The Kipper Club’s debut instantly scored points by betraying three fixtures of performance events: no hired venue, negation of rigid seating and free for all entry. Scratch night theatrics were held in a converted warehouse home in the Seven Sisters area. The end result was a community feeling of fluid performance and discussion. Tea and biscuits added a very literal sugar coating to proceedings. Organisers prompted performers and audience alike to inhabit the spacious lounge area placing comfort paramount. Shifting furniture to accommodate the varied performances successfully tested the energy and ebullient characteristic of the crowd.
Taking to the stage first was Michelle Roche’s I Grew Up In An Old People’s Home. Beginning as a benign process of recall, Roche and Mindi Button began to confuse each other, disrupting and correcting the corresponding supposed moments of nostalgia. An intermediary gameshow segment continued the feeling of frivolity before the piece reached a poignant climax. As Button became trapped behind a pane of glass, the grim message of dementia’s torturous grip became clear.
Following a costume change and prop adoption Roache and Button explored Button’s piece: Off Season. In a similar vein to the proceeding piece, hijinks of puerile play were intercepted as portent overtones consumed the performance. A holiday camp style foray descended into a sinister portrayal of water. The two performers fought over a vat of water with lustful greed, examining the substance capability of suffocation and distortion.
Alicia Radage continued with the hydro-horseplay in Something About Soaking (working title). Alicia adopted the imagery of a withering flower placed in a garden grown from polythene. Posing the question: “Why is Alicia dying” the audience offered options from ‘thirst’ to ‘boredom’. The piece deviated between extended metaphor and simple semantics as guests were invited to water the sponge-strapped performer.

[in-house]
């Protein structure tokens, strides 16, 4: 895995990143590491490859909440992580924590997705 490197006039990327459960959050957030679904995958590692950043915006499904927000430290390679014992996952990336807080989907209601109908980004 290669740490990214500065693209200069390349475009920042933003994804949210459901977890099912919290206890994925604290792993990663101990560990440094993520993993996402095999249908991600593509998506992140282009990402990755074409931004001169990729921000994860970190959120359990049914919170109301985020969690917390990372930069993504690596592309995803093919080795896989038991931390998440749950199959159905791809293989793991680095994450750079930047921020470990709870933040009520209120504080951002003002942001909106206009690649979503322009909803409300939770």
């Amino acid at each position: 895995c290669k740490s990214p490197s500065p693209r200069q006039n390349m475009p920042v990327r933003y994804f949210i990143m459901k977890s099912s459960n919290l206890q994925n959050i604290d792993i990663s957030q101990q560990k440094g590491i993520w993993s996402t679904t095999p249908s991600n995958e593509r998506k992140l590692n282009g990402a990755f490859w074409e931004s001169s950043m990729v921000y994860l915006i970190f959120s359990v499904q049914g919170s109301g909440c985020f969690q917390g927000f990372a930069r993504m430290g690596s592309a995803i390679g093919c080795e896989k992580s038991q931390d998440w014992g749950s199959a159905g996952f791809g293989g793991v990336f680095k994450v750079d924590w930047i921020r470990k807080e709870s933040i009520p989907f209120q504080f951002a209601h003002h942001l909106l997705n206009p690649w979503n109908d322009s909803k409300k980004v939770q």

Lizzie West and Phoebe Walsh’s smiliarly, yet not abashedly, underdeveloped creation demonstrated the true character of scratch performance. Three characters fought for attention of invisible parent figures. Gags worthy of a Christmas cracker were told, instrumental prowess (or lack thereof) was boasted in a slapstick and exhibitionist fashion.
Daniel Pitt’s Something To Do With Smelling cornered in on a lone man sighing and lamenting as he cooked a solitary meal. As Pitt began adding fabric softener and all manner of noxious, toxic chemicals to his concoction, humour once again morphed into morose. The finale infringed on a majority of the minor health and safety risks intertwining throughout the evening’s proceedings.
The question, answer and comment round completed the night. Ten-minute periods were assigned for each act in an open forum discussion. The exploration of the groups’ ideas and concepts through performance highlighted the variety and innovation of The Kipper Club contributors.
Future plans for The Kipper Club rely on participant interest; Pieces simple or complex, sprout or flowered, between 2-20 minutes in duration are welcome. Contact email@example.com with proposals.